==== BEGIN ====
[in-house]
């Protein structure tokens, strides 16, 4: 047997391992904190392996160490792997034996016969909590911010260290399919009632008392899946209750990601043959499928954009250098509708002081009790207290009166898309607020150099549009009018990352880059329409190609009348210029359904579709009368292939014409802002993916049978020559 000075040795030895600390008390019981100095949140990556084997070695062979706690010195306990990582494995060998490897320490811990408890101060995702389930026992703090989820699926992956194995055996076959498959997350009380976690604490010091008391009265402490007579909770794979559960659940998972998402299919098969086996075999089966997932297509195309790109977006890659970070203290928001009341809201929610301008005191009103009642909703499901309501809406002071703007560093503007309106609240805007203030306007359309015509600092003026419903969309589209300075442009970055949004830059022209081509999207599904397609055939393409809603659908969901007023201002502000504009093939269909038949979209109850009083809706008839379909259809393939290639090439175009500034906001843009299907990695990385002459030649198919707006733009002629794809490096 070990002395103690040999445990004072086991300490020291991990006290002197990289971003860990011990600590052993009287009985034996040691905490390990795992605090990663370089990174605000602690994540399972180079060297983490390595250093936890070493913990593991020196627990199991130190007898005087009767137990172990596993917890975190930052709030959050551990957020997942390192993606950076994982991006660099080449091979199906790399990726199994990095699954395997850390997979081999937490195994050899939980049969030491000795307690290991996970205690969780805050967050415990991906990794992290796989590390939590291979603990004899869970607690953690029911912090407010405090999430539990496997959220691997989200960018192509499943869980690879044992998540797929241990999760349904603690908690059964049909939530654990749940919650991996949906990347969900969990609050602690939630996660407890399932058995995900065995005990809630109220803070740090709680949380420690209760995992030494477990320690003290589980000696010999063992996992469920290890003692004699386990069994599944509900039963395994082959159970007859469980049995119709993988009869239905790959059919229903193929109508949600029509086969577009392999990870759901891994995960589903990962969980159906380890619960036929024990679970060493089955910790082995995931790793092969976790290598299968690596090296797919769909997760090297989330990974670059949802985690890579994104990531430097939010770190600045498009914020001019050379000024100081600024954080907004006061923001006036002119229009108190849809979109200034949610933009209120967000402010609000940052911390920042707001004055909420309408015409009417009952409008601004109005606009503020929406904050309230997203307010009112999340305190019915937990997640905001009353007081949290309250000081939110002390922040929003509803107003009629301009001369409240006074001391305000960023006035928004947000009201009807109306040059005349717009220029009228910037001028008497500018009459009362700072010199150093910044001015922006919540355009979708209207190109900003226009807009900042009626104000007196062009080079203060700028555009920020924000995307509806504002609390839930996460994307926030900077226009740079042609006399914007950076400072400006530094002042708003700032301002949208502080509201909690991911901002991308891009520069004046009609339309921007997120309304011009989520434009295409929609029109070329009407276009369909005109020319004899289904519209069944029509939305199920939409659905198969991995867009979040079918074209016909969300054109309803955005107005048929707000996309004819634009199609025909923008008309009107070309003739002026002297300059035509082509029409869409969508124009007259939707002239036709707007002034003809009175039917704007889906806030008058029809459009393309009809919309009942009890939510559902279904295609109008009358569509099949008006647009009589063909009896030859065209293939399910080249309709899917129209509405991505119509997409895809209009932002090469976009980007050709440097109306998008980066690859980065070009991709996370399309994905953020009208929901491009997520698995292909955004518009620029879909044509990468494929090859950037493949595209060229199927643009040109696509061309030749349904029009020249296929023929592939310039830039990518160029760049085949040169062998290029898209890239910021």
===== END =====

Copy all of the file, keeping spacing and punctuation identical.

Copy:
[in-house]
């Protein structure tokens, strides 16, 4: 047997391992904190392996160490792997034996016969909590911010260290399919009632008392899946209750990601043959499928954009250098509708002081009790207290009166898309607020150099549009009018990352880059329409190609009348210029359904579709009368292939014409802002993916049978020559 000075040795030895600390008390019981100095949140990556084997070695062979706690010195306990990582494995060998490897320490811990408890101060995702389930026992703090989820699926992956194995055996076959498959997350009380976690604490010091008391009265402490007579909770794979559960659940998972998402299919098969086996075999089966997932297509195309790109977006890659970070203290928001009341809201929610301008005191009103009642909703499901309501809406002071703007560093503007309106609240805007203030306007359309015509600092003026419903969309589209300075442009970055949004830059022209081509999207599904397609055939393409809603659908969901007023201002502000504009093939269909038949979209109850009083809706008839379909259809393939290639090439175009500034906001843009299907990695990385002459030649198919707006733009002629794809490096 070990002395103690040999445990004072086991300490020291991990006290002197990289971003860990011990600590052993009287009985034996040691905490390990795992605090990663370089990174605000602690994540399972180079060297983490390595250093936890070493913990593991020196627990199991130190007898005087009767137990172990596993917890975190930052709030959050551990957020997942390192993606950076994982991006660099080449091979199906790399990726199994990095699954395997850390997979081999937490195994050899939980049969030491000795307690290991996970205690969780805050967050415990991906990794992290796989590390939590291979603990004899869970607690953690029911912090407010405090999430539990496997959220691997989200960018192509499943869980690879044992998540797929241990999760349904603690908690059964049909939530654990749940919650991996949906990347969900969990609050602690939630996660407890399932058995995900065995005990809630109220803070740090709680949380420690209760995992030494477990320690003290589980000696010999063992996992469920290890003692004699386990069994599944509900039963395994082959159970007859469980049995119709993988009869239905790959059919229903193929109508949600029509086969577009392999990870759901891994995960589903990962969980159906380890619960036929024990679970060493089955910790082995995931790793092969976790290598299968690596090296797919769909997760090297989330990974670059949802985690890579994104990531430097939010770190600045498009914020001019050379000024100081600024954080907004006061923001006036002119229009108190849809979109200034949610933009209120967000402010609000940052911390920042707001004055909420309408015409009417009952409008601004109005606009503020929406904050309230997203307010009112999340305190019915937990997640905001009353007081949290309250000081939110002390922040929003509803107003009629301009001369409240006074001391305000960023006035928004947000009201009807109306040059005349717009220029009228910037001028008497500018009459009362700072010199150093910044001015922006919540355009979708209207190109900003226009807009900042009626104000007196062009080079203060700028555009920020924000995307509806504002609390839930996460994307926030900077226009740079042609006399914007950076400072400006530094002042708003700032301002949208502080509201909690991911901002991308891009520069004046009609339309921007997120309304011009989520434009295409929609029109070329009407276009369909005109020319004899289904519209069944029509939305199920939409659905198969991995867009979040079918074209016909969300054109309803955005107005048929707000996309004819634009199609025909923008008309009107070309003739002026002297300059035509082509029409869409969508124009007259939707002239036709707007002034003809009175039917704007889906806030008058029809459009393309009809919309009942009890939510559902279904295609109008009358569509099949008006647009009589063909009896030859065209293939399910080249309709899917129209509405991505119509997409895809209009932002090469976009980007050709440097109306998008980066690859980065070009991709996370399309994905953020009208929901491009997520698995292909955004518009620029879909044509990468494929090859950037493949595209060229199927643009040109696509061309030749349904029009020249296929023929592939310039830039990518160029760049085949040169062998290029898209890239910021």